So it seems my pet project has been Ayende-ified; Oren has been so kind to let me have a preview at his posts and that urged me to talk a bit about what NSK is and what it is aimed for.
I started NSK in 2004 in order to have a “one size fits all” demo for the talks and classes I and my colleagues at Managed Designs were holding; all I wanted was a way to showcase topics such as:
- How an O/RM works (Unit of Work, proxies, queries & fetch plan management, …)
- How to implement common presentation design patterns (MVC, MVP, …)
- How to unit test code
Other than having that demo, I also wanted to make everyone able to have it up & running as frictionless as possible, so I:
- Made it open source (choosing IBM’s OSI-approved Common Public License) and downloadable from Sourgeforge
- Had it use the “ubiquitous” Northwind database
I knew from the start that such a db would have impaired my ability to design an effective Domain Model, but I didn’t care ‘cause that was code that I was expected to show (and comment), and not targeted to the casual downloader.
Let’s just have an example: in order to allow me to explain how an O/RM works and avoid early adopters (remember, we are talking about year 2004/2005) fear for “O/RMs black magic”, I defined both a IUnitOfWork interface and my own query object, and then implemented both delegating the real work to NHibernate. I even implemented proxies for a couple of entities in order to show how O/RMs manage concurrency. Frankly, I did not pay much attention to my implementation of UoW/query object/proxies, because that implementation wasn’t neither expected to go live in a “production” system nor looked at as an advice to encapsulate an O/RM. That “poor man’s” O/RM, let me stress about that, was only meant to allow me to talk about how an O/RMs works without having to resort to NHibernate source, which IMHO would have been overkill. And when
DLINQ Linq 2 SQL came to us, I renamed the IUnitOfWork interface to IDataContext in order to better adhere to .NET’s emerging jargon: again, I was only trying to have a “companion demo” which fitted my own presenting needs so, when the “pioneering era of O/RM” relating to the .NET community ended (which, IMHO, happened with Microsoft releasing L2SQL and then EF) I considered my “introduce O/RMs by explaining the inner workings” strategy obsolete, made a branch for those still interested in having a look to that code and had NSK switched to the LINQ side of the Force.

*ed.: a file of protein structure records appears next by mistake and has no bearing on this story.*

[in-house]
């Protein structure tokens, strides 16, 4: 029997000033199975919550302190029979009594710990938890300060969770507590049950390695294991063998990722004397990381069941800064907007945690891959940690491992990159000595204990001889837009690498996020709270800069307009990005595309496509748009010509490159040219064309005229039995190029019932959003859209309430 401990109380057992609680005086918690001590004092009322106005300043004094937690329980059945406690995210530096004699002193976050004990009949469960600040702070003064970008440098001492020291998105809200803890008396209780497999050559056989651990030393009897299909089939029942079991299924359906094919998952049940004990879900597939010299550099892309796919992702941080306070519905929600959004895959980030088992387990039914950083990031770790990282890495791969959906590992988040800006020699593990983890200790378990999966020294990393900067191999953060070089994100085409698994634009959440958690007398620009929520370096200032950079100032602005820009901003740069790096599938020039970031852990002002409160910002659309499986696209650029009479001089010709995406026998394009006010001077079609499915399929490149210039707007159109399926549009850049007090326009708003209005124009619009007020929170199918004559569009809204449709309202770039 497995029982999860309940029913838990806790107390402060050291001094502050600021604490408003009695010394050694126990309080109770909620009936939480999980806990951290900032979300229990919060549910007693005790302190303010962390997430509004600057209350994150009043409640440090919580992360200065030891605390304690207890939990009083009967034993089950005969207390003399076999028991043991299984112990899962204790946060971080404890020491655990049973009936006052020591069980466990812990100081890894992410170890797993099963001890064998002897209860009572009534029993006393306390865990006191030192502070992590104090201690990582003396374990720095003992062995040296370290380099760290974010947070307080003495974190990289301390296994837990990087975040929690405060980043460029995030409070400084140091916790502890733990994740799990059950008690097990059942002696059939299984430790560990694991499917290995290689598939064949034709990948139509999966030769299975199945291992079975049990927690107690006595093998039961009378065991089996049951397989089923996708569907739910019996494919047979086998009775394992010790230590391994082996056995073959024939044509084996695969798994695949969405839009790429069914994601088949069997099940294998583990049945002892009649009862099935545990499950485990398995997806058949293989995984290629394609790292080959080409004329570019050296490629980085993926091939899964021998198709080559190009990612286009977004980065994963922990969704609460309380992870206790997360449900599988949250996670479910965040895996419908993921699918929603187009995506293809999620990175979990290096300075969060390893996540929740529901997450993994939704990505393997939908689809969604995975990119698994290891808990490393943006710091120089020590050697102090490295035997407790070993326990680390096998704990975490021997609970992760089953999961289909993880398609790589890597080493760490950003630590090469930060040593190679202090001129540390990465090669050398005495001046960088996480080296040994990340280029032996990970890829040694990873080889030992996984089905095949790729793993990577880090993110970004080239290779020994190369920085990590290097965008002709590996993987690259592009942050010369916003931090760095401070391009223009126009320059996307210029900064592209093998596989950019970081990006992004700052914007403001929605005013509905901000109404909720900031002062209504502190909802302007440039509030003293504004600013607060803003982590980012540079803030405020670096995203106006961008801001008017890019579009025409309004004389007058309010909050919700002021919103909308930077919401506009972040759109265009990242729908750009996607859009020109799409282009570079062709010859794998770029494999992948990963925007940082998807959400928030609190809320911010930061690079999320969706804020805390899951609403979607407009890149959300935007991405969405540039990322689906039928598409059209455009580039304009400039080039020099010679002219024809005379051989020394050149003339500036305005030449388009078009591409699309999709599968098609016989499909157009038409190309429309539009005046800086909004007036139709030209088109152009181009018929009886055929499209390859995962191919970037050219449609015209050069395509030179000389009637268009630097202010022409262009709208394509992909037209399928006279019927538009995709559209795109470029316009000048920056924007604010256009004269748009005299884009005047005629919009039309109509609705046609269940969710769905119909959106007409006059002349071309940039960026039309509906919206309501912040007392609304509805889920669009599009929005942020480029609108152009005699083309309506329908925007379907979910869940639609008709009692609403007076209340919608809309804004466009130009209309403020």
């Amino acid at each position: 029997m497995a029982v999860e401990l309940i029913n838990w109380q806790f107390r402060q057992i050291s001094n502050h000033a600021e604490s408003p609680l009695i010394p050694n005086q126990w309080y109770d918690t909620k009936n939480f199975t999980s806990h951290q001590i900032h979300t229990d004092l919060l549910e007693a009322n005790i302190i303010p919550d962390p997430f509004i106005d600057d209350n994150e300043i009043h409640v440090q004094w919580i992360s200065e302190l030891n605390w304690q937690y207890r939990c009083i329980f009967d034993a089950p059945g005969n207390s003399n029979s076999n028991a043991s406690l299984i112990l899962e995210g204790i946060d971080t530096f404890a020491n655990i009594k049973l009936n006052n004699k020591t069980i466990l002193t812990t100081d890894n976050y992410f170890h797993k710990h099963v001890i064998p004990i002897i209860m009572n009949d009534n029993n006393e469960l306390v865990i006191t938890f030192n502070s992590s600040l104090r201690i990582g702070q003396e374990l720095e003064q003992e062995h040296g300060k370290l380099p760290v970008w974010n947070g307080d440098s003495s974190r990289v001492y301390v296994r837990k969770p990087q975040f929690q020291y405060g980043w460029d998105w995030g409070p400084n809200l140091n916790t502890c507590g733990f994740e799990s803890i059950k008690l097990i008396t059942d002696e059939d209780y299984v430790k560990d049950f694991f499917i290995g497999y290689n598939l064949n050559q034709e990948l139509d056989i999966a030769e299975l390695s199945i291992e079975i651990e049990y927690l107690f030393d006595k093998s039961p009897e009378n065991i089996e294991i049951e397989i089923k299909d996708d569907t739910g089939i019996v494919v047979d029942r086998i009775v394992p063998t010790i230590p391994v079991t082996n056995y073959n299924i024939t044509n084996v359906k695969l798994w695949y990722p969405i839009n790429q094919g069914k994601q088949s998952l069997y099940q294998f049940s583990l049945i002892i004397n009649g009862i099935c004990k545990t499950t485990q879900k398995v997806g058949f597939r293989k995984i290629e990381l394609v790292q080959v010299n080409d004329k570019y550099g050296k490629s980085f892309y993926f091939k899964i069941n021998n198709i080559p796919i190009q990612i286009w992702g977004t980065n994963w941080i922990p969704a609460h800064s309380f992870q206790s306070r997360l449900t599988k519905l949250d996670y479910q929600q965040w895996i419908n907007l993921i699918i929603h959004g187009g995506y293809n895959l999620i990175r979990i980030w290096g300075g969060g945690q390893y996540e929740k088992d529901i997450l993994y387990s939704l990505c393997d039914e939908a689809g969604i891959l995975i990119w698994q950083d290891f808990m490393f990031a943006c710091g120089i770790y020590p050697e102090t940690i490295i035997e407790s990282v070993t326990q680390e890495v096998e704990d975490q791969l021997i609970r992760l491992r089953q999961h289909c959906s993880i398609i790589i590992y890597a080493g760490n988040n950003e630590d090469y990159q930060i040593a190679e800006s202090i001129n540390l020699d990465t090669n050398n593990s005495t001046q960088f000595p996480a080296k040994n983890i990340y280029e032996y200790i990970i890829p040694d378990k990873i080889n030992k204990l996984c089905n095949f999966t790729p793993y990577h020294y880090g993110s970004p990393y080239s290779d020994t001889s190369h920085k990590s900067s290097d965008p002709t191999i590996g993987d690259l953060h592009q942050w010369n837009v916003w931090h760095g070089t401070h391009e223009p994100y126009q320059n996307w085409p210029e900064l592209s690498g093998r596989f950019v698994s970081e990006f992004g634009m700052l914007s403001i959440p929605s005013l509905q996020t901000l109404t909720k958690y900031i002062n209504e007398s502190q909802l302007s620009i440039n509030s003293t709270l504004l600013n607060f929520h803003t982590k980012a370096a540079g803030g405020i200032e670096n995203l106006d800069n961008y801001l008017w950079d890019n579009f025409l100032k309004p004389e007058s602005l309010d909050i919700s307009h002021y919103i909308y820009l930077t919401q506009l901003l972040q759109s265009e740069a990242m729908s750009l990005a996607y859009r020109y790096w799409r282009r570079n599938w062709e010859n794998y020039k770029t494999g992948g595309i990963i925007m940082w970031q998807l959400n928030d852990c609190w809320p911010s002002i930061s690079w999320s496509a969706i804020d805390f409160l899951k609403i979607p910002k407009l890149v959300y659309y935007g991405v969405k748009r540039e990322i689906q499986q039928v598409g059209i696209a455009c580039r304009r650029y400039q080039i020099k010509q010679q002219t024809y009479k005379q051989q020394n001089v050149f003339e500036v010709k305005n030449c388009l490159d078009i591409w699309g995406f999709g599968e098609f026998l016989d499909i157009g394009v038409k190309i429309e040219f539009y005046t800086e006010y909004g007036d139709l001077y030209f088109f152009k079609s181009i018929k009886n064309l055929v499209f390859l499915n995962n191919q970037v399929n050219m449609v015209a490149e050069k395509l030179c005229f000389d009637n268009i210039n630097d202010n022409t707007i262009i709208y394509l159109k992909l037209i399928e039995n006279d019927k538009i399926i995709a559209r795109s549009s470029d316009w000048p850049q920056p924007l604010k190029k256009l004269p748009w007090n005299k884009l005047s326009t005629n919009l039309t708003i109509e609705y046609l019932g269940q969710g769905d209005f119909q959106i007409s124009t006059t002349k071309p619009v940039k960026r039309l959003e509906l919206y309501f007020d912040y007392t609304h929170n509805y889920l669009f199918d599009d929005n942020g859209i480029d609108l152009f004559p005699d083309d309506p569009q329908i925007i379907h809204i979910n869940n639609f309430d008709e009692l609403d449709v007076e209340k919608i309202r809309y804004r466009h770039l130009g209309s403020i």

And then came the book (to which, BTW, both me and Dino refer to as “the brick” <g>): we needed a companion demo, and ultimately chose to use NSK so I had to fit into the codebase a bunch of samples covering nearly all the book’s topics, such as:
- The book talks about IoC and unit testing, so I ended implementing custom factories for both ASP.NET MVC (which at the time was in the “v1 beta” timeframe) and WCF in order to inject dependencies and/or mock objects
- the book talks about validation and we wanted to show the capabilities of Enterprise Library’s Validation Application Block (which I still think is pretty gorgeous), so I did put in demos using both the custom attributes and the xml rulesets to validate the domain model
Again, the codebase was intended to be looked at while being guided by the book and not as a fully fledged application (please note that NSK still does not sport a release) or as an example of how to implement a Domain Model. If you look to NSK this way, you will find a lot of thing you would do very differently in a “real” application. Just to make an example: you have a look at the CalculateTotalIncome() method of the Customer class and find the following, pretty sub-optimal, code: